What really smacked me between the eyes this go-around is the sheer storytelling skill! I was aware when I read the stories in my younger days that there were things going on that I was unaware of, compelling powerful things that made me keep coming back for more and made it impossible to close the book, but I didn't know what it was. Now it's clear as day to me.... it's good old simple straightforward storytelling! I was in awe seeing how deftly he weaves things together - example:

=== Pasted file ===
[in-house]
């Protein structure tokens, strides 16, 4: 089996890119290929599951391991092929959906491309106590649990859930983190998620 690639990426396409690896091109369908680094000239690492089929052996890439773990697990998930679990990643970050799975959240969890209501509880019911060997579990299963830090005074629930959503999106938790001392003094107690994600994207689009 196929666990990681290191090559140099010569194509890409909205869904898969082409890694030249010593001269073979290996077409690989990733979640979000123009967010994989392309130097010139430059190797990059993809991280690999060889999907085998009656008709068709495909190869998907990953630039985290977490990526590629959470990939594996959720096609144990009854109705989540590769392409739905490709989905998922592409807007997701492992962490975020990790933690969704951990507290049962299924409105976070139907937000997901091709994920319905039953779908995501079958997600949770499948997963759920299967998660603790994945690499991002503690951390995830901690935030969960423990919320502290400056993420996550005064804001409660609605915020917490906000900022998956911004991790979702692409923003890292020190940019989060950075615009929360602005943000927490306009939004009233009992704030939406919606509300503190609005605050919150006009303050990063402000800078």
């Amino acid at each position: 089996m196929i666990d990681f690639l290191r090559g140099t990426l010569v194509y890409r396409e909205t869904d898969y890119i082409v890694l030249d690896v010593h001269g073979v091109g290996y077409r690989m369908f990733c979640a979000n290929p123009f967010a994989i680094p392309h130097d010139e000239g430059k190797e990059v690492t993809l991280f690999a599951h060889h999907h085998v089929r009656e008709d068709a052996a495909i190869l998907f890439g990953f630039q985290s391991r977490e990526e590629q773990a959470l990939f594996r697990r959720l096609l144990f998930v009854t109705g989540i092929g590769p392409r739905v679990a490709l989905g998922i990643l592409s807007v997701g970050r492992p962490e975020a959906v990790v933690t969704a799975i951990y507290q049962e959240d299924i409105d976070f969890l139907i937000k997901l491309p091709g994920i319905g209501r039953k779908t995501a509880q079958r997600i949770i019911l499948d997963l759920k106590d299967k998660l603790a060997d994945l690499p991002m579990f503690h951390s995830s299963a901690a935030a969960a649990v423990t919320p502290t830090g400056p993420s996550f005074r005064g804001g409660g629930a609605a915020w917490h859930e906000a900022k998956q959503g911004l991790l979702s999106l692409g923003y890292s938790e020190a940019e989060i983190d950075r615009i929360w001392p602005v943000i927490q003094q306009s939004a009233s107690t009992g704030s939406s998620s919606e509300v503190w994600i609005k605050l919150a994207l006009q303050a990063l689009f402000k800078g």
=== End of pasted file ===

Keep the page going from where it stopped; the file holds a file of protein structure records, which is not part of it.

Fafhrd's mother is the leader of the Snow Women, who are all rumored to have witchy control over elements of cold and to use it to keep their men in line. At certain key moments some of the men would suddenly become subject to an icy chill in the blood, or in the loins. The Show has just come to town, a sort of traveling burlesque act from the decadent southern cities featuring half naked (or in some instances stark naked) girls (characterized as "scrawny" by the Nordic women). All the men are going to the show, and all the women are up in arms about it, gathered in one big tent from which issue flickering candlelight, occasional flashes of strange colored light, odd smells, and a constant low murmering chanting sound. It's become unseasonably cold, and just keeps getting colder, as ice crystals of unnatural size begin to form over every surface, but especially the hide covering of the tent housing The Show, which creaks and bulges inward under the unaccustomed and ever-increasing weight. Each segment of the story alludes at some point to the ice crystals, always reminding the reader of that growing threat. And as the story progresses, the landscape itself seems to gradually transform, becoming an icy hell making the mere act of walking treacherous and dangerous. Each time Fafhrd tries to accomplish something he's thwarted (or almost thwarted) by huge heaps of snow falling from unseen branches high overhead, or by an avalanche at one point, and toward the end of the story monstrous ice appartitions, like titanic statues begin to take form, moaning and creaking in the wind, which makes them sway almost as if they're about to break free and step forward. Or simply fall forward, crushing him under their sheer weight. It's masterul writing.... each time he alludes to the growing threat of the ice, it reminds the reader of the women chanting away in their tent, maybe or maybe not actually controlling the weather. It creates a sense of the menace constantly growing throughout the story, and ties "magic" (which in his world might exist, or might be just superstitious dread strained to the breaking point by odd circumstances) in with real human motivations (jealousy etc). It gives a human element to stories that in other hands would be inhuman.